In block 126, the printer produces the prints specified in the customized print order file. The advantage of the invention is that the print order file can utilize the printer capabilities of each of the printers 80A, 80B, 14, and 16 that were described in reference to FIG. 9.
FIG. 8 is a flow diagram of a second embodiment of a method for producing print order files customized for a particular printer. In this embodiment, the process of transferring printer capability profiles is repeated several times for several different printers that the user intends to utilize. This enables the camera to store a plurality of printer capability profiles. In addition, a naming convention is implemented which sets the last printer as the default. The digital camera 12A can then produce several different customized print order files, to take advantage of the capabilities of the different printers that the user wishes to use. This enables the user, for example, to produce some standard size prints at home, using a dock printer 80A, and to produce larger prints or other photo products, such as mugs, t-shirts, etc., using the retail walk-up kiosk 16 or the Internet service provider 14.
As described earlier in reference to FIG. 7, in block 102 a plurality of different printers are provided as described in reference to FIG. 6.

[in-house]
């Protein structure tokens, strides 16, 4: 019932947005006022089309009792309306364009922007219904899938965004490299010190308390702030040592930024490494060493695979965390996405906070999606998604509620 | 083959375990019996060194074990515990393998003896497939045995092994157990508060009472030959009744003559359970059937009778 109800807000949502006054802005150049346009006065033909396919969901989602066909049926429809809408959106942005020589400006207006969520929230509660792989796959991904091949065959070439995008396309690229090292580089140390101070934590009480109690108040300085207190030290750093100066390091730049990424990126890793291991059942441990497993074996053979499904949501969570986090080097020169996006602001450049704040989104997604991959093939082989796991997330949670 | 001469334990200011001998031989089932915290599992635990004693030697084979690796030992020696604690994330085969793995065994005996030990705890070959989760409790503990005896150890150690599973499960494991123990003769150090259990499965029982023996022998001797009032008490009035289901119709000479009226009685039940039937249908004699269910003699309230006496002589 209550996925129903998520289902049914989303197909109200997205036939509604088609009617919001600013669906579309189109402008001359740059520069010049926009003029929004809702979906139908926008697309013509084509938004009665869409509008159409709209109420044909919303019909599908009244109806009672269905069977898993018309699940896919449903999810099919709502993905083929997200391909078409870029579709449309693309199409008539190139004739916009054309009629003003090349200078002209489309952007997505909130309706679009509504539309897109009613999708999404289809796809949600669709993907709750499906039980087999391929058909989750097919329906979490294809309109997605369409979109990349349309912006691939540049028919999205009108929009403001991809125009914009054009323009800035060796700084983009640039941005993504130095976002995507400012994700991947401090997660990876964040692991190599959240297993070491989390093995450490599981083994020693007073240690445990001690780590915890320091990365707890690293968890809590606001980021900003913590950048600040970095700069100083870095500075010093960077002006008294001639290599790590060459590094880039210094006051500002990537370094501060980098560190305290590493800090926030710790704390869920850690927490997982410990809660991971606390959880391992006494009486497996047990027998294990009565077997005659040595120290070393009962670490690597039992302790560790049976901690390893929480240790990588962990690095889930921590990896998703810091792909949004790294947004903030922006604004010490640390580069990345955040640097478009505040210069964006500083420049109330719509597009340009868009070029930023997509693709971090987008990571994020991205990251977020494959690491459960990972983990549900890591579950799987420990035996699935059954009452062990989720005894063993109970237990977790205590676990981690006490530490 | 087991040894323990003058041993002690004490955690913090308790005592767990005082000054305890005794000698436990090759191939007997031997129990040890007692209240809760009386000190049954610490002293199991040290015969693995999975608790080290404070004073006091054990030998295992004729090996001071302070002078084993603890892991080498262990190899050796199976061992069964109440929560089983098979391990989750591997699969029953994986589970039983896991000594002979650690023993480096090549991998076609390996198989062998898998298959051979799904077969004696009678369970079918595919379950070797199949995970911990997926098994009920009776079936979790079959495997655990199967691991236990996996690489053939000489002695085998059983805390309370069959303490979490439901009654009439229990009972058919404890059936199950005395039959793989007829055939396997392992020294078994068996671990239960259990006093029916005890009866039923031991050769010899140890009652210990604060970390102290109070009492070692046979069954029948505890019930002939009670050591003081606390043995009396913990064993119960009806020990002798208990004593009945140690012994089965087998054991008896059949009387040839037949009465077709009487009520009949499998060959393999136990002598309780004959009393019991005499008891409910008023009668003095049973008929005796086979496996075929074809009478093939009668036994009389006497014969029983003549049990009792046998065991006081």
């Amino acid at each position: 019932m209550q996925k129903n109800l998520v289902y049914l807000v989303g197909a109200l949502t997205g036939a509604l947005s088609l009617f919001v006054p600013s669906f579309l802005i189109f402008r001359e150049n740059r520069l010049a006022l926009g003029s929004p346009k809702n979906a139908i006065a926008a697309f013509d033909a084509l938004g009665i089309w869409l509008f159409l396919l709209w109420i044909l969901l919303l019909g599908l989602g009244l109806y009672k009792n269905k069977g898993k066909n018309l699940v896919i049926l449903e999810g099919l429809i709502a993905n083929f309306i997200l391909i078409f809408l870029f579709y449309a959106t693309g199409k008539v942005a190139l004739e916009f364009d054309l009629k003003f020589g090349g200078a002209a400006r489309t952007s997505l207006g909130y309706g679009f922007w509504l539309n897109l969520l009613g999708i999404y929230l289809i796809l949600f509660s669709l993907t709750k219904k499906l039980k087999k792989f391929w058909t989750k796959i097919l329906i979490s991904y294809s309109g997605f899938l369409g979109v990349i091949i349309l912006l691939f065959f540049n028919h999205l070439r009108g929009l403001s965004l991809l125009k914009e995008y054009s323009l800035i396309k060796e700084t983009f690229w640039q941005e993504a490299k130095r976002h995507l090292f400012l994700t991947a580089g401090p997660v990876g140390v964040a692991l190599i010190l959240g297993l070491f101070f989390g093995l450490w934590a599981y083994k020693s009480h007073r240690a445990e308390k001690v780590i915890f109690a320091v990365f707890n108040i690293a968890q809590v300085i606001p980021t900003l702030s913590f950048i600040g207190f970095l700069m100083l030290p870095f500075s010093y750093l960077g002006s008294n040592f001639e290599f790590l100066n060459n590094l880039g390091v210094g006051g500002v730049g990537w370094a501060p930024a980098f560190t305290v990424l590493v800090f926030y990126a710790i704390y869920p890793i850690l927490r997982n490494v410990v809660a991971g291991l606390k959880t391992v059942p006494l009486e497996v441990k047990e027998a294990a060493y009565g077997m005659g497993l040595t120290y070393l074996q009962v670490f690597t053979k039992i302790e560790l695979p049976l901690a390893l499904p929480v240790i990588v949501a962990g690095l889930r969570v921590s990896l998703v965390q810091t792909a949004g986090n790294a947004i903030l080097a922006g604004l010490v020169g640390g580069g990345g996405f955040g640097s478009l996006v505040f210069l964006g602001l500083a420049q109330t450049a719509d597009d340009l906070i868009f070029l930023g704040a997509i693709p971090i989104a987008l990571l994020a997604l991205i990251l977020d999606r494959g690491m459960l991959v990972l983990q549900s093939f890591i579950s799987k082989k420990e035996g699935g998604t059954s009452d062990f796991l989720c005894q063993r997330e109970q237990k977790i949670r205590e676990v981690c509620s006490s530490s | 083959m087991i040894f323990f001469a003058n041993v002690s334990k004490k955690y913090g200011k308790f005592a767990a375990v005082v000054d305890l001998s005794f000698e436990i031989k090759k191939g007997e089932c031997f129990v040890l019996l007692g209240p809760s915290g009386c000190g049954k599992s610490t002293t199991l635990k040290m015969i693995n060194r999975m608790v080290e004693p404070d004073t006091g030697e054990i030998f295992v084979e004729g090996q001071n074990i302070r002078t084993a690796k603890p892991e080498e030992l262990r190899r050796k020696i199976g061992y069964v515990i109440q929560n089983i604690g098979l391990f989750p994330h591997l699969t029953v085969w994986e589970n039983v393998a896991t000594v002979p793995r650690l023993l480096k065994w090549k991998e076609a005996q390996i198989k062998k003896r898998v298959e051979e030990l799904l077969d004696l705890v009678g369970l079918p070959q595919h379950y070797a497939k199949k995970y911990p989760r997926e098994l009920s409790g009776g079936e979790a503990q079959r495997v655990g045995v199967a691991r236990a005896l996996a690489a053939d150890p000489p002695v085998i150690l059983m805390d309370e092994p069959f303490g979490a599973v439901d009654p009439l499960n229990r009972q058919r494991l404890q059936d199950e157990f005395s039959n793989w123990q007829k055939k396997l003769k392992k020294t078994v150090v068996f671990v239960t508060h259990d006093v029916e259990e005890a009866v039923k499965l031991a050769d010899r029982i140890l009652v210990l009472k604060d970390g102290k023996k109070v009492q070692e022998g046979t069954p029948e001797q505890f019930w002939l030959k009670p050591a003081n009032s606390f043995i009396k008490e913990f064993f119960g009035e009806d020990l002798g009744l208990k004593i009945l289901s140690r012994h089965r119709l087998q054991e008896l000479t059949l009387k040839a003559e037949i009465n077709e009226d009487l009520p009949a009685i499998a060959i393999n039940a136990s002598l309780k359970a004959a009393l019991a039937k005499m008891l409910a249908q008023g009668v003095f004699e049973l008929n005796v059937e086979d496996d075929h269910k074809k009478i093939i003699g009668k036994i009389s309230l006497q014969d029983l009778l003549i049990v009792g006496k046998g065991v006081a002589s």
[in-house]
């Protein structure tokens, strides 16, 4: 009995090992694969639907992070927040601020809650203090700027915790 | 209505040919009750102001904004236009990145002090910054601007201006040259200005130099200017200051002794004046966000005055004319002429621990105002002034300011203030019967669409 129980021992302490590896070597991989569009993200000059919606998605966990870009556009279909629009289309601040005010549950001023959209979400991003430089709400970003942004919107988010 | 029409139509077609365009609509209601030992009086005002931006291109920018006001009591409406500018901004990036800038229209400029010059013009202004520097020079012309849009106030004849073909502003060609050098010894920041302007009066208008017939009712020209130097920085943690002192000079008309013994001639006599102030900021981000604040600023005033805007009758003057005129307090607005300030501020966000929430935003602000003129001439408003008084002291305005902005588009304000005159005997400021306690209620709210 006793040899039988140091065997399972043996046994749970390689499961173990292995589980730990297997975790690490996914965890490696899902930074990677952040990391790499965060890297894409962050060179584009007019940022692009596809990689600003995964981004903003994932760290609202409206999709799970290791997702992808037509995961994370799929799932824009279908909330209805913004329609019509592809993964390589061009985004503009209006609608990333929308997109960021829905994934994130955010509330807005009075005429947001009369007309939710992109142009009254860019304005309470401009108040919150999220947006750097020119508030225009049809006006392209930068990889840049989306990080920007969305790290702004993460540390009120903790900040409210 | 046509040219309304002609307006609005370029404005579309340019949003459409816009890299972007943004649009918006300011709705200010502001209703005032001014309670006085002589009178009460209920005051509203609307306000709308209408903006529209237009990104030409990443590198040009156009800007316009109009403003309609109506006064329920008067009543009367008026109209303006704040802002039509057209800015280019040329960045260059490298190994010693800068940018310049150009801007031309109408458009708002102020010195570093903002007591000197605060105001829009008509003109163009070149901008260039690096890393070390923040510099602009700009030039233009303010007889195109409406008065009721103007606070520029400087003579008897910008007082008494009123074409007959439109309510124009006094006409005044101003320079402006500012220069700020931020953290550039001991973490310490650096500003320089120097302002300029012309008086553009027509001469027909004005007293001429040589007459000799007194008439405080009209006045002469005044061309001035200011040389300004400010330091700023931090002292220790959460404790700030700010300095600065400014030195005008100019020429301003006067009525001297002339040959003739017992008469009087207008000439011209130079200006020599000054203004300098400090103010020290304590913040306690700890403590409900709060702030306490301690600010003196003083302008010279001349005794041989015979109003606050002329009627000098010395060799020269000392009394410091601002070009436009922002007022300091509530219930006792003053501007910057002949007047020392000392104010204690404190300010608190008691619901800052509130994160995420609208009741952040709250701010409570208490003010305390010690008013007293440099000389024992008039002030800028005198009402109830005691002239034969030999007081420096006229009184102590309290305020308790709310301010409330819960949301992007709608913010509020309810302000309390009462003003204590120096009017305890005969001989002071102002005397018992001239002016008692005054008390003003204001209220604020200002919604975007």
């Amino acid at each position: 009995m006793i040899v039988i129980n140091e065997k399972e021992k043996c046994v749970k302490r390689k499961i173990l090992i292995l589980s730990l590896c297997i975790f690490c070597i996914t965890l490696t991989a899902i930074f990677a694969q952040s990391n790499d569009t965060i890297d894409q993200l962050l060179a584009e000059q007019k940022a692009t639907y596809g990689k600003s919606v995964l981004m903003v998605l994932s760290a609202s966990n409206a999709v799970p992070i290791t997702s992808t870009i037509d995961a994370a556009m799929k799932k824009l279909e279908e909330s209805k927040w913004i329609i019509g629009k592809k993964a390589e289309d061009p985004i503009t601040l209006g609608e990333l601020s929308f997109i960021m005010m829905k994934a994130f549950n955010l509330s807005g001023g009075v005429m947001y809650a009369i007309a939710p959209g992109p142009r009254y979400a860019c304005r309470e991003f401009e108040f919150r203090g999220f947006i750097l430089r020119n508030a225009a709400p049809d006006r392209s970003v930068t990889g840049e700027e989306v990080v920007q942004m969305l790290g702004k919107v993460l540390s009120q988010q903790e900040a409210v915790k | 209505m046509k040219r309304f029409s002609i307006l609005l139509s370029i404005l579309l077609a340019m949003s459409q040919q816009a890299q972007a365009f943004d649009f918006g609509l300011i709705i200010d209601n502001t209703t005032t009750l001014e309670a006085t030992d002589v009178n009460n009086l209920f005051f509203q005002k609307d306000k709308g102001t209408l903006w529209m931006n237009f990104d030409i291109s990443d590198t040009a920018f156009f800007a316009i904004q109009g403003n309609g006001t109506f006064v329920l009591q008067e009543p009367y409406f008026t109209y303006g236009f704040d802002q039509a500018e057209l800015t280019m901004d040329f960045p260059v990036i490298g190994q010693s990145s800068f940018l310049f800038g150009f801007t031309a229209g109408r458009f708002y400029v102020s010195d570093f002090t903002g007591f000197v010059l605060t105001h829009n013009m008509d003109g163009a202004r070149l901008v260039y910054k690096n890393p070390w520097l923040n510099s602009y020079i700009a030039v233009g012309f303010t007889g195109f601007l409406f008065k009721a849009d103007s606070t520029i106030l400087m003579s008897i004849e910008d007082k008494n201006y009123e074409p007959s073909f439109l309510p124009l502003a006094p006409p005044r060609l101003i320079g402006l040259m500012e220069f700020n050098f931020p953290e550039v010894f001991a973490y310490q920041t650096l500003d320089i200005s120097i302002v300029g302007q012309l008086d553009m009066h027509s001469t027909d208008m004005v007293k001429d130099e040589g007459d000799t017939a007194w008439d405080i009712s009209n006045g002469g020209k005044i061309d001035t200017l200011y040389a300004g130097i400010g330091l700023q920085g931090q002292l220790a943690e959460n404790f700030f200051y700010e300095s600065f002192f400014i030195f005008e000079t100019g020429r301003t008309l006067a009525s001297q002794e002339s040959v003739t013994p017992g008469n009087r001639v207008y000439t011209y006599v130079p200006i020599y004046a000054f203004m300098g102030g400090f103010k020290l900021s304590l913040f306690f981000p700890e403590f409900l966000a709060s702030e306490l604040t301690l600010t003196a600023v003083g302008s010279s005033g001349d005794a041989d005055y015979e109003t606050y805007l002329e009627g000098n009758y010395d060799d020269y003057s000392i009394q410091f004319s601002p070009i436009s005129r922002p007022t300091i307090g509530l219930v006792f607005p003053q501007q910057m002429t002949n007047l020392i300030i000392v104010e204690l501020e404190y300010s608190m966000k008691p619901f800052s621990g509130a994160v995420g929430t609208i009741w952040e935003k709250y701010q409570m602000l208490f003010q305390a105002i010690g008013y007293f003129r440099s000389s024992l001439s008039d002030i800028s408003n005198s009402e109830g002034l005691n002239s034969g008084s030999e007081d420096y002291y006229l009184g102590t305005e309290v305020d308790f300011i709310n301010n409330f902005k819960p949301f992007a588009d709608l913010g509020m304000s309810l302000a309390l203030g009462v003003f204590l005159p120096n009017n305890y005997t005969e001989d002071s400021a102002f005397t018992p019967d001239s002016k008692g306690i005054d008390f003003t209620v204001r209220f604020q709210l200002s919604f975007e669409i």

In block 105, the removable memory card 36 is inserted into the card reader of a first specific printer enabled for stand-alone printing, for example dock printer 80A, and then into the card reader of additional specific printers, such as ink jet printer 80B. This enables the removable memory card 36 to store a plurality of printer capability profiles; for example as separate XML files named with the make and model of the specific printers. In addition, a master printer profile XML file could be used to indicate what directories and file names are used to store the multiple printer profiles, and which one should be used as the default. The default could be the last profile stored, unless a different profile was selected by the user, as will be described later in reference to block 114.
As described earlier in reference to block 108, the removable memory card 36 is inserted back into digital camera 12A, so that the printer capabilities profile can be accessed by the micro 29.
In block 110, the digital camera 12A is used to capture and store digital images.